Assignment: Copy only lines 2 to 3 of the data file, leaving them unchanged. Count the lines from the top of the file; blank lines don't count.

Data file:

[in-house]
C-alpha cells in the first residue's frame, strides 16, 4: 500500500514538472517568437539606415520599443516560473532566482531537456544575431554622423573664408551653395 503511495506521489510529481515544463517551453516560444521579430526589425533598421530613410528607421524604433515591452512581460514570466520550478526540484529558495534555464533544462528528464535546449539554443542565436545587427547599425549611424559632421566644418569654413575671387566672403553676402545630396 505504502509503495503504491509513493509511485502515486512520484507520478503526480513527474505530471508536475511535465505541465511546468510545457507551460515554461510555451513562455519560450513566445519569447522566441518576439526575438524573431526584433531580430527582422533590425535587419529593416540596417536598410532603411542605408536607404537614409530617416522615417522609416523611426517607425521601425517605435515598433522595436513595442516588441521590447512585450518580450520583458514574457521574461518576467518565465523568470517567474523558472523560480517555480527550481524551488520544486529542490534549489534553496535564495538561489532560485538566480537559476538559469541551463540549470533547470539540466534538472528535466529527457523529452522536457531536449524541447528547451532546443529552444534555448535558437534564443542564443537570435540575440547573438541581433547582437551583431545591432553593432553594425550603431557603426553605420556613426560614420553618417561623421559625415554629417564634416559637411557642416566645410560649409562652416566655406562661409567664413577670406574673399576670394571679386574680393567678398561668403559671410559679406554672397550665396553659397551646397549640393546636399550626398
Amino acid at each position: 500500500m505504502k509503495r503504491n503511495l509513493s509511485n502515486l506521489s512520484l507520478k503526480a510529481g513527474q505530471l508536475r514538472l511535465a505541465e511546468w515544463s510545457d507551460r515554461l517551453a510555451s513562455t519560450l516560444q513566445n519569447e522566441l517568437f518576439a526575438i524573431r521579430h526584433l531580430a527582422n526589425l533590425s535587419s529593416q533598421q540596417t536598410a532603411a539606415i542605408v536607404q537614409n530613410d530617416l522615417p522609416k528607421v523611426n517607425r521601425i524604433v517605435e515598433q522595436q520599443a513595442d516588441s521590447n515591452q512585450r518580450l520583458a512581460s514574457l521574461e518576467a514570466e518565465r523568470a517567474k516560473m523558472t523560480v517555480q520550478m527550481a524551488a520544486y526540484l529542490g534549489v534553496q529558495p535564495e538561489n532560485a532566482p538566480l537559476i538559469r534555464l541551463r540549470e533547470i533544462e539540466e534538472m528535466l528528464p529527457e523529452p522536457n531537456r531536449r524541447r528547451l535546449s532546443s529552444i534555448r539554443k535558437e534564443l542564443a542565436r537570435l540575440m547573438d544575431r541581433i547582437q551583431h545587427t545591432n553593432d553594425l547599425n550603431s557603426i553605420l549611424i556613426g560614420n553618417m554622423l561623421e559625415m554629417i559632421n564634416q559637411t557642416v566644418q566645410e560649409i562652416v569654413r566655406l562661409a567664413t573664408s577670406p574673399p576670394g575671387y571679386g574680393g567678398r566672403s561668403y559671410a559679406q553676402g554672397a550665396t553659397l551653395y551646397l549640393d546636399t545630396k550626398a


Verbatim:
C-alpha cells in the first residue's frame, strides 16, 4: 500500500514538472517568437539606415520599443516560473532566482531537456544575431554622423573664408551653395 503511495506521489510529481515544463517551453516560444521579430526589425533598421530613410528607421524604433515591452512581460514570466520550478526540484529558495534555464533544462528528464535546449539554443542565436545587427547599425549611424559632421566644418569654413575671387566672403553676402545630396 505504502509503495503504491509513493509511485502515486512520484507520478503526480513527474505530471508536475511535465505541465511546468510545457507551460515554461510555451513562455519560450513566445519569447522566441518576439526575438524573431526584433531580430527582422533590425535587419529593416540596417536598410532603411542605408536607404537614409530617416522615417522609416523611426517607425521601425517605435515598433522595436513595442516588441521590447512585450518580450520583458514574457521574461518576467518565465523568470517567474523558472523560480517555480527550481524551488520544486529542490534549489534553496535564495538561489532560485538566480537559476538559469541551463540549470533547470539540466534538472528535466529527457523529452522536457531536449524541447528547451532546443529552444534555448535558437534564443542564443537570435540575440547573438541581433547582437551583431545591432553593432553594425550603431557603426553605420556613426560614420553618417561623421559625415554629417564634416559637411557642416566645410560649409562652416566655406562661409567664413577670406574673399576670394571679386574680393567678398561668403559671410559679406554672397550665396553659397551646397549640393546636399550626398
Amino acid at each position: 500500500m505504502k509503495r503504491n503511495l509513493s509511485n502515486l506521489s512520484l507520478k503526480a510529481g513527474q505530471l508536475r514538472l511535465a505541465e511546468w515544463s510545457d507551460r515554461l517551453a510555451s513562455t519560450l516560444q513566445n519569447e522566441l517568437f518576439a526575438i524573431r521579430h526584433l531580430a527582422n526589425l533590425s535587419s529593416q533598421q540596417t536598410a532603411a539606415i542605408v536607404q537614409n530613410d530617416l522615417p522609416k528607421v523611426n517607425r521601425i524604433v517605435e515598433q522595436q520599443a513595442d516588441s521590447n515591452q512585450r518580450l520583458a512581460s514574457l521574461e518576467a514570466e518565465r523568470a517567474k516560473m523558472t523560480v517555480q520550478m527550481a524551488a520544486y526540484l529542490g534549489v534553496q529558495p535564495e538561489n532560485a532566482p538566480l537559476i538559469r534555464l541551463r540549470e533547470i533544462e539540466e534538472m528535466l528528464p529527457e523529452p522536457n531537456r531536449r524541447r528547451l535546449s532546443s529552444i534555448r539554443k535558437e534564443l542564443a542565436r537570435l540575440m547573438d544575431r541581433i547582437q551583431h545587427t545591432n553593432d553594425l547599425n550603431s557603426i553605420l549611424i556613426g560614420n553618417m554622423l561623421e559625415m554629417i559632421n564634416q559637411t557642416v566644418q566645410e560649409i562652416v569654413r566655406l562661409a567664413t573664408s577670406p574673399p576670394g575671387y571679386g574680393g567678398r566672403s561668403y559671410a559679406q553676402g554672397a550665396t553659397l551653395y551646397l549640393d546636399t545630396k550626398a